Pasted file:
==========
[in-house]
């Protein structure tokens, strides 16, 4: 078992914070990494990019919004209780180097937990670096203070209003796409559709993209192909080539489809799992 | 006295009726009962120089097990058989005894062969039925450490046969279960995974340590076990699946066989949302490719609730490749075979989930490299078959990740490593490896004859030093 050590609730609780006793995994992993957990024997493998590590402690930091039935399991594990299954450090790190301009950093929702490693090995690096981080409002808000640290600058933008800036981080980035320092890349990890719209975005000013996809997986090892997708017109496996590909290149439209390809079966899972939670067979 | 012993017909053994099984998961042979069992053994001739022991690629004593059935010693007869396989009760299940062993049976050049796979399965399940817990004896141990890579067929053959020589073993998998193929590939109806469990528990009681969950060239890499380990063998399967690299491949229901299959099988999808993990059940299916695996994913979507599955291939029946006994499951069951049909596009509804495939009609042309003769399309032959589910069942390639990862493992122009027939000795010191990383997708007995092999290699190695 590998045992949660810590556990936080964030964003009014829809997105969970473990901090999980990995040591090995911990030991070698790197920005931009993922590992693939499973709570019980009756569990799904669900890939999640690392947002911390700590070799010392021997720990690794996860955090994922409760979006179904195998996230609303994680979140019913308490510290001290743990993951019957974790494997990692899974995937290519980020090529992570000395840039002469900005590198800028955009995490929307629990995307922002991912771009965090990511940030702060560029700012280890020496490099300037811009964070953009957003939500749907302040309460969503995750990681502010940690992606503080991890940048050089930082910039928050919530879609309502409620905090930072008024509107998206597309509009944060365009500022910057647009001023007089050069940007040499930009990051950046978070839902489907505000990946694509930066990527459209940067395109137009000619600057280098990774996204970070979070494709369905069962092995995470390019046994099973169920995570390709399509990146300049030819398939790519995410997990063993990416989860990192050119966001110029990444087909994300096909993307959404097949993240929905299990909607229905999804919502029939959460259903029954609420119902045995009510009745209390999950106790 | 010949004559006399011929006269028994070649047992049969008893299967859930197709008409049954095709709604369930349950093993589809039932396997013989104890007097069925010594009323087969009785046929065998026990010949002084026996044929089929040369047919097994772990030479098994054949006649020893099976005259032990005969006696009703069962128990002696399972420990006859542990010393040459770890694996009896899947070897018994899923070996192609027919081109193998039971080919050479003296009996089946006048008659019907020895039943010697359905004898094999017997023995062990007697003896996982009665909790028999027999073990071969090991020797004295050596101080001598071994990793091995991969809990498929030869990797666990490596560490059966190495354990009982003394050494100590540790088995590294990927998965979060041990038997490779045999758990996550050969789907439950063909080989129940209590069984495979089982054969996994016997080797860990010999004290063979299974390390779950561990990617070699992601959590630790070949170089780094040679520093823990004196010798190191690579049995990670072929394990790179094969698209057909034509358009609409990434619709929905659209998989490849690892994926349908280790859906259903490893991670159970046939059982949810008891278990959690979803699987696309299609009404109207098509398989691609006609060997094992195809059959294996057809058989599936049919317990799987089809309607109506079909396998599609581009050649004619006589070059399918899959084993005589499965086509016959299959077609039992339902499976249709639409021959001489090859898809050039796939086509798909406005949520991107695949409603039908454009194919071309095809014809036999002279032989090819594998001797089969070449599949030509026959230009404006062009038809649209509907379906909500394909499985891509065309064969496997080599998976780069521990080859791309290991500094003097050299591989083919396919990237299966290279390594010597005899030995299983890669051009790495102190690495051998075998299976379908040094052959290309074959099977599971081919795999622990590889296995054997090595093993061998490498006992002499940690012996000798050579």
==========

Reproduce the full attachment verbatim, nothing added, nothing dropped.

[in-house]
């Protein structure tokens, strides 16, 4: 078992914070990494990019919004209780180097937990670096203070209003796409559709993209192909080539489809799992 | 006295009726009962120089097990058989005894062969039925450490046969279960995974340590076990699946066989949302490719609730490749075979989930490299078959990740490593490896004859030093 050590609730609780006793995994992993957990024997493998590590402690930091039935399991594990299954450090790190301009950093929702490693090995690096981080409002808000640290600058933008800036981080980035320092890349990890719209975005000013996809997986090892997708017109496996590909290149439209390809079966899972939670067979 | 012993017909053994099984998961042979069992053994001739022991690629004593059935010693007869396989009760299940062993049976050049796979399965399940817990004896141990890579067929053959020589073993998998193929590939109806469990528990009681969950060239890499380990063998399967690299491949229901299959099988999808993990059940299916695996994913979507599955291939029946006994499951069951049909596009509804495939009609042309003769399309032959589910069942390639990862493992122009027939000795010191990383997708007995092999290699190695 590998045992949660810590556990936080964030964003009014829809997105969970473990901090999980990995040591090995911990030991070698790197920005931009993922590992693939499973709570019980009756569990799904669900890939999640690392947002911390700590070799010392021997720990690794996860955090994922409760979006179904195998996230609303994680979140019913308490510290001290743990993951019957974790494997990692899974995937290519980020090529992570000395840039002469900005590198800028955009995490929307629990995307922002991912771009965090990511940030702060560029700012280890020496490099300037811009964070953009957003939500749907302040309460969503995750990681502010940690992606503080991890940048050089930082910039928050919530879609309502409620905090930072008024509107998206597309509009944060365009500022910057647009001023007089050069940007040499930009990051950046978070839902489907505000990946694509930066990527459209940067395109137009000619600057280098990774996204970070979070494709369905069962092995995470390019046994099973169920995570390709399509990146300049030819398939790519995410997990063993990416989860990192050119966001110029990444087909994300096909993307959404097949993240929905299990909607229905999804919502029939959460259903029954609420119902045995009510009745209390999950106790 | 010949004559006399011929006269028994070649047992049969008893299967859930197709008409049954095709709604369930349950093993589809039932396997013989104890007097069925010594009323087969009785046929065998026990010949002084026996044929089929040369047919097994772990030479098994054949006649020893099976005259032990005969006696009703069962128990002696399972420990006859542990010393040459770890694996009896899947070897018994899923070996192609027919081109193998039971080919050479003296009996089946006048008659019907020895039943010697359905004898094999017997023995062990007697003896996982009665909790028999027999073990071969090991020797004295050596101080001598071994990793091995991969809990498929030869990797666990490596560490059966190495354990009982003394050494100590540790088995590294990927998965979060041990038997490779045999758990996550050969789907439950063909080989129940209590069984495979089982054969996994016997080797860990010999004290063979299974390390779950561990990617070699992601959590630790070949170089780094040679520093823990004196010798190191690579049995990670072929394990790179094969698209057909034509358009609409990434619709929905659209998989490849690892994926349908280790859906259903490893991670159970046939059982949810008891278990959690979803699987696309299609009404109207098509398989691609006609060997094992195809059959294996057809058989599936049919317990799987089809309607109506079909396998599609581009050649004619006589070059399918899959084993005589499965086509016959299959077609039992339902499976249709639409021959001489090859898809050039796939086509798909406005949520991107695949409603039908454009194919071309095809014809036999002279032989090819594998001797089969070449599949030509026959230009404006062009038809649209509907379906909500394909499985891509065309064969496997080599998976780069521990080859791309290991500094003097050299591989083919396919990237299966290279390594010597005899030995299983890669051009790495102190690495051998075998299976379908040094052959290309074959099977599971081919795999622990590889296995054997090595093993061998490498006992002499940690012996000798050579």